Thanks to the Public Integrity Reform Act of 2011, legislators must put a value on outside income, real estate holdings, and stocks and bonds for themselves and their spouses.
For the first time, New Yorkers can see just how much their elected representatives are worth and some of their community connections.
Thanks to the Public Integrity Reform Act of 2011, legislators must put a value on outside income, real estate holdings and stocks and bonds for themselves and their spouses.
This week, the state Joint Commission on Public Ethics made the disclosure forms for 2012 available online.
Both senators and assembly members are part-time employees with $79,500 base salaries, but some draw significant stipends from leadership positions.
The disclosure will let the public know how much lawmakers make from that outside employment and see if there are potential conflicts of interest, said Bill Mahoney, research coordinator for the New York Public Interest Research Group.
“It shows a much clearer picture,” he said. “It seems unlikely that legislators that would advance legislation because they stand to profit from them but we’ve seen that in the past.”
The forms were available before but only by request and were heavily redacted. Here’s what they said about Mohawk Valley officials:
• Assemblyman Kenneth Blakenbush, R-Black River, is the president of the board of directors at B.E.L. Associates, an insurance agency. His salary range is $20,000 to $50,000. He also owns 50 percent of a commercial property in Watertown worth between $250,000 and $500,000. His wife works as a bookkeeper at the insurance agency.
• Assemblyman Anthony Brindisi, D-Utica, is a salaried partner at Brindisi, Murad, Brindisi and Pearlman law firm where he makes between $75,000 and $100,000. His wife is an adjunct professor at Mohawk Valley Community College.
•Assemblyman Marc Butler, R-Newport, does not have an outside job. He is retired from Utica National Insurance Company. His wife is a principal with the Dolgeville School District. She also works as a consultant for Herkimer County BOCES.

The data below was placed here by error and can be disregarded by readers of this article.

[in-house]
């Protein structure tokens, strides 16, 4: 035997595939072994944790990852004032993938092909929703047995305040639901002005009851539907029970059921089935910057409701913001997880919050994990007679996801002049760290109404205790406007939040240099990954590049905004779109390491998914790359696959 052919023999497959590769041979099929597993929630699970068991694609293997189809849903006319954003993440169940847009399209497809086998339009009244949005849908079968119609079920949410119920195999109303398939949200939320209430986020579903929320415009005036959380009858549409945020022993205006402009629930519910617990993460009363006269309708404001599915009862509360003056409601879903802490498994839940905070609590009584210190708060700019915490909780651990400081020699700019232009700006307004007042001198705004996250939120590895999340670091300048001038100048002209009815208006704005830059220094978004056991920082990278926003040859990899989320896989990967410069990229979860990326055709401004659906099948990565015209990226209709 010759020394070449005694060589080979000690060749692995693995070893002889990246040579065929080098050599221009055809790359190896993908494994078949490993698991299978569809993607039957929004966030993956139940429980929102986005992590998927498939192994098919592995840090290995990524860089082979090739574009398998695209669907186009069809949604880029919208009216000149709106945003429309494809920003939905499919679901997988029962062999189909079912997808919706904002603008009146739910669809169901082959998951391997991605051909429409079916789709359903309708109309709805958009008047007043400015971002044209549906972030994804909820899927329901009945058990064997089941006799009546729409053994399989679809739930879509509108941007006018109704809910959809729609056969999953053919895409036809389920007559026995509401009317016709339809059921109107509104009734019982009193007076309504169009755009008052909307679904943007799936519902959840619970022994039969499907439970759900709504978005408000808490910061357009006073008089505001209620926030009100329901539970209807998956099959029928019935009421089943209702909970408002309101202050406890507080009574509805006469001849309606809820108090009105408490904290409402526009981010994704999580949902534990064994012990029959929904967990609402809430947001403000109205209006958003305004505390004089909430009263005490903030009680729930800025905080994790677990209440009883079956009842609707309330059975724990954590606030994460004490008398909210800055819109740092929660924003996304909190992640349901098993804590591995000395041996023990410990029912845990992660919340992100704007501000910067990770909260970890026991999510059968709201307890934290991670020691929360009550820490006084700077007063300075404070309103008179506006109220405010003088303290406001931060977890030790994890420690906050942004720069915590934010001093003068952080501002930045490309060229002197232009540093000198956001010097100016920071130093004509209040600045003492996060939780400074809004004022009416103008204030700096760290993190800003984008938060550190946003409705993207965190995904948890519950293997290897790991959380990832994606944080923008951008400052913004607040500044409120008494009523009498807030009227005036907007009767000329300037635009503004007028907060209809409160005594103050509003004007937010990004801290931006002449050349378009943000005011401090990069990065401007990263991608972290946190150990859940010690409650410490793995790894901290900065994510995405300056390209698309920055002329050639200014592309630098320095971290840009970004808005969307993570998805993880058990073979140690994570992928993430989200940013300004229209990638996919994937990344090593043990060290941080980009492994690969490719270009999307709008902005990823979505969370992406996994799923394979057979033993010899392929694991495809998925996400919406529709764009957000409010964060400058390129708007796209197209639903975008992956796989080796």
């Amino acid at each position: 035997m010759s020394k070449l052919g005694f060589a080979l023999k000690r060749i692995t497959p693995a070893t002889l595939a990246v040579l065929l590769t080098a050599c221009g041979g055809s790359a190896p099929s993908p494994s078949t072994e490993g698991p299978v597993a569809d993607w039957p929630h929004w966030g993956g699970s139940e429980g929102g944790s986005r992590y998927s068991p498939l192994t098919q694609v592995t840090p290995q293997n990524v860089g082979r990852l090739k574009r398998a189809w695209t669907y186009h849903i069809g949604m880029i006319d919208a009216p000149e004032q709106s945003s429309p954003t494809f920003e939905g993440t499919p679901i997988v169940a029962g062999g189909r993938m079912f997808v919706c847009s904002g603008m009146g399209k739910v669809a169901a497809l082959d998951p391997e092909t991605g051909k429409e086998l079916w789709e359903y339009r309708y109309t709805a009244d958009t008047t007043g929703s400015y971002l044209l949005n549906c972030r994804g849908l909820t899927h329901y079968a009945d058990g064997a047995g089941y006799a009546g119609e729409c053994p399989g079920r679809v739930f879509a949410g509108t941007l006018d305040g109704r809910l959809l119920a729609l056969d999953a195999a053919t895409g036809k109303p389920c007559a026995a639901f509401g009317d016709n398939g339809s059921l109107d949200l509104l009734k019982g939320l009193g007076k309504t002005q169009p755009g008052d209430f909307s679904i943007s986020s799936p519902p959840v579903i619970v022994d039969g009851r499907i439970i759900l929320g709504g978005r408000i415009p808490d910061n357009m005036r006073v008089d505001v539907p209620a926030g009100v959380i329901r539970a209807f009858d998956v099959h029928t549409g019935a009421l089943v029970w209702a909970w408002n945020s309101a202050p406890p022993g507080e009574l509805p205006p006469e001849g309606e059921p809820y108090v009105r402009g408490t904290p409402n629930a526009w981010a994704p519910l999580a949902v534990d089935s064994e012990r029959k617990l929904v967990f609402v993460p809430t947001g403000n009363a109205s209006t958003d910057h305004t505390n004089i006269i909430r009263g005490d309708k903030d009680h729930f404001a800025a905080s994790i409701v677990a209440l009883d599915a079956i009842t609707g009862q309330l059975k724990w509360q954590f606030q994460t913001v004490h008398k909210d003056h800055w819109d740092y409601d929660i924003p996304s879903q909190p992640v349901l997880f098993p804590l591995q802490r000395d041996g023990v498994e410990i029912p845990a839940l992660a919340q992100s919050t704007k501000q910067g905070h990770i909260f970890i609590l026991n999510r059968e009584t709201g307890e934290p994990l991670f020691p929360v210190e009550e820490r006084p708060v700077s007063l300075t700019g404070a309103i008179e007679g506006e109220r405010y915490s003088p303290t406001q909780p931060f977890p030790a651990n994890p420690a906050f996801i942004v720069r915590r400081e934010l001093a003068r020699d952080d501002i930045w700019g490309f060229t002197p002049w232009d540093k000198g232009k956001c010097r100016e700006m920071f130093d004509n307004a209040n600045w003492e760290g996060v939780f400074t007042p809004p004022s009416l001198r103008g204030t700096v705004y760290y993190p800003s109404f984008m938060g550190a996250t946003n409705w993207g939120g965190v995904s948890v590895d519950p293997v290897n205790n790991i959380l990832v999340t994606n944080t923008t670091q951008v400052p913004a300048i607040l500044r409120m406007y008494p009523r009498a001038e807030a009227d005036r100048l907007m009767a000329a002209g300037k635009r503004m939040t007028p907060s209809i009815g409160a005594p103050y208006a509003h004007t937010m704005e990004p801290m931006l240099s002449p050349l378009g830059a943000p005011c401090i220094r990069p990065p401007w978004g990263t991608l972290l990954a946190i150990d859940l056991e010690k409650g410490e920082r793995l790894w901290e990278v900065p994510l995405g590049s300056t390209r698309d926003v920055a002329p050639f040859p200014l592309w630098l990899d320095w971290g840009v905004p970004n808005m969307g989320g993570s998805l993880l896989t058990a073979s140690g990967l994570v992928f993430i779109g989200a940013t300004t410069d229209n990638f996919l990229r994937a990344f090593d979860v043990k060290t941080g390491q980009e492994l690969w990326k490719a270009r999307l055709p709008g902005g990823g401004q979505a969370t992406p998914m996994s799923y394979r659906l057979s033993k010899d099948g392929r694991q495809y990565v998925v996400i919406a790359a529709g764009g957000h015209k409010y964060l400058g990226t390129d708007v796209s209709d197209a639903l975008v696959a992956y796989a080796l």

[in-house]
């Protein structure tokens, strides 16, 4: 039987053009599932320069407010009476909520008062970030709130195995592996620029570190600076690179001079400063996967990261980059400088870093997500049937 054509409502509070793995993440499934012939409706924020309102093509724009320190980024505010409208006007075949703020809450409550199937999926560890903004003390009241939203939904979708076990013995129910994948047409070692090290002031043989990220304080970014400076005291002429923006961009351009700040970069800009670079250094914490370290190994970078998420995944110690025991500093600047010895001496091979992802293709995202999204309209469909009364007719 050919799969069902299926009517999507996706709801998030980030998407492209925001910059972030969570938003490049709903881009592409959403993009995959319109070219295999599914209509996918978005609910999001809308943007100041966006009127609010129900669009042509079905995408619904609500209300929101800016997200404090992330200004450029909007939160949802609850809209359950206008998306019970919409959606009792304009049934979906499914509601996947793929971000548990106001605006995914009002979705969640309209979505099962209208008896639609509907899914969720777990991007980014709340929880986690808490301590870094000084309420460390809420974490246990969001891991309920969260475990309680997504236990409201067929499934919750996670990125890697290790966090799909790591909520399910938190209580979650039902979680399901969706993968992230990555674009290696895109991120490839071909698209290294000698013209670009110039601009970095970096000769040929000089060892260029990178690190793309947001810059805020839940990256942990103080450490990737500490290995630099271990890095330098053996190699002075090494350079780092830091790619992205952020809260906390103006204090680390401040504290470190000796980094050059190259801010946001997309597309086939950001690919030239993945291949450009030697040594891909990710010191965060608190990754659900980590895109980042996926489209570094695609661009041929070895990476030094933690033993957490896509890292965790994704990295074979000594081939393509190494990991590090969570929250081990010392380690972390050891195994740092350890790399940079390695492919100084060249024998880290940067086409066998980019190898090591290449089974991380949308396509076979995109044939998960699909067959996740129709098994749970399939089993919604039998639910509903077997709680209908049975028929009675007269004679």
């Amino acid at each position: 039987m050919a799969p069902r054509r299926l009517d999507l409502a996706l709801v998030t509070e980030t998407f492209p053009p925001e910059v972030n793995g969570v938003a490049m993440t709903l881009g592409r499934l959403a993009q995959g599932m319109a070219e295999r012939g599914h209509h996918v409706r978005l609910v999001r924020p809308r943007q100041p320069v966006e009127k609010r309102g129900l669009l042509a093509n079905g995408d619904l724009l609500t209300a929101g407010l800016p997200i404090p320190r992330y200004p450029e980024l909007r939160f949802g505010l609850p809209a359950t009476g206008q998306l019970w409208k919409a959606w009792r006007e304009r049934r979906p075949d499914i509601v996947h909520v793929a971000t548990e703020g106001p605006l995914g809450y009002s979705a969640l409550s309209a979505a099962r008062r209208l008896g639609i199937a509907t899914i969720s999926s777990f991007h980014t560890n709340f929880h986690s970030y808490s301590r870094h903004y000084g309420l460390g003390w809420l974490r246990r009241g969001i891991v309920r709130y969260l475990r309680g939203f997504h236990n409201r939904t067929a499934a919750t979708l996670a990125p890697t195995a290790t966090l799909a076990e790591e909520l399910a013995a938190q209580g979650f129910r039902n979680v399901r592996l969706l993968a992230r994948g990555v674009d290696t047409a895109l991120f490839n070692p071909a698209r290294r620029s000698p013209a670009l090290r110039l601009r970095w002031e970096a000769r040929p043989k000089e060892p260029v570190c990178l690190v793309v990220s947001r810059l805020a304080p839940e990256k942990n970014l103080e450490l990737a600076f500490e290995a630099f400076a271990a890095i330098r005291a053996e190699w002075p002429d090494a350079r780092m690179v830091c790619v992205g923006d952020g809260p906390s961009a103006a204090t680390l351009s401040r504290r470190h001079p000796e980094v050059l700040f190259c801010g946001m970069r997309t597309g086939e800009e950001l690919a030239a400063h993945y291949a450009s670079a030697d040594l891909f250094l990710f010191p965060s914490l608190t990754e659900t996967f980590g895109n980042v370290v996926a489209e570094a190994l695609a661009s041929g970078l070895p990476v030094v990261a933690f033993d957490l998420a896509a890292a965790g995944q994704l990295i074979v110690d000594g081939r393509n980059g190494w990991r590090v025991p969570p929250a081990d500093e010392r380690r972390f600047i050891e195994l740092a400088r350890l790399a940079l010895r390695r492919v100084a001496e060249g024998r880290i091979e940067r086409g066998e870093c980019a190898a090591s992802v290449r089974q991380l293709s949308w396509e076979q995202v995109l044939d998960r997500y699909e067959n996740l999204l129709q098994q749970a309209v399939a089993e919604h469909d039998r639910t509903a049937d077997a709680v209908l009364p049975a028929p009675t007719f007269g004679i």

•State Sen. Hugh Farley, R-Niskayuna, is a retired lawyer. He has a wide range of investments but no outside job. He serves on the executive committee of the Council of State Governments.
• State Sen. Joseph Griffo, R-Rome, serves on the Rome Community Foundation board but does not draw a salary. He listed an ownership stake in two properties in Rome. His wife is a teacher at Camden Central School.
• Assemblyman Bill Magee, D-Nelson, rents apartments, sells real estate and owns Magee’s Auction Service. The auction business nets him $20,000 to $50,000; he earned $5,000 to $20,000 in real estate commissions and $20,000 to $50,000 for the apartments. Magee also serves on the board of directors at Crouse Community Center nursing home and Community Memorial Hospital in Hamilton.
• State Sen. James Seward, R-Milford, is the director of Pathfinder Village, the secretary-treasurer at the Milford United Methodist Church, a trustee of the Glimmerglass Opera and an advisory board member at the Community Bank. His only outside income is from his position at the bank, where he earns between $20,000 and $50,000.
Page 2 of 2 - • Assemblywoman Claudia Tenney, R-New Hartford, is corporate counsel for the Mid-York Press as well as a privately practicing attorney. Her salary is between $50,000 and $75,000. She also makes between $1,000 and $5,000 from her law practice and between $5,000 and $20,000 from OMP Park Inc.
• State Sen. David Valesky, D-Oneida, works as a musician at St. Patrick’s Church in Oneida, earning between $1,000 and $5,000. His wife is a teacher in the Oneida City School District.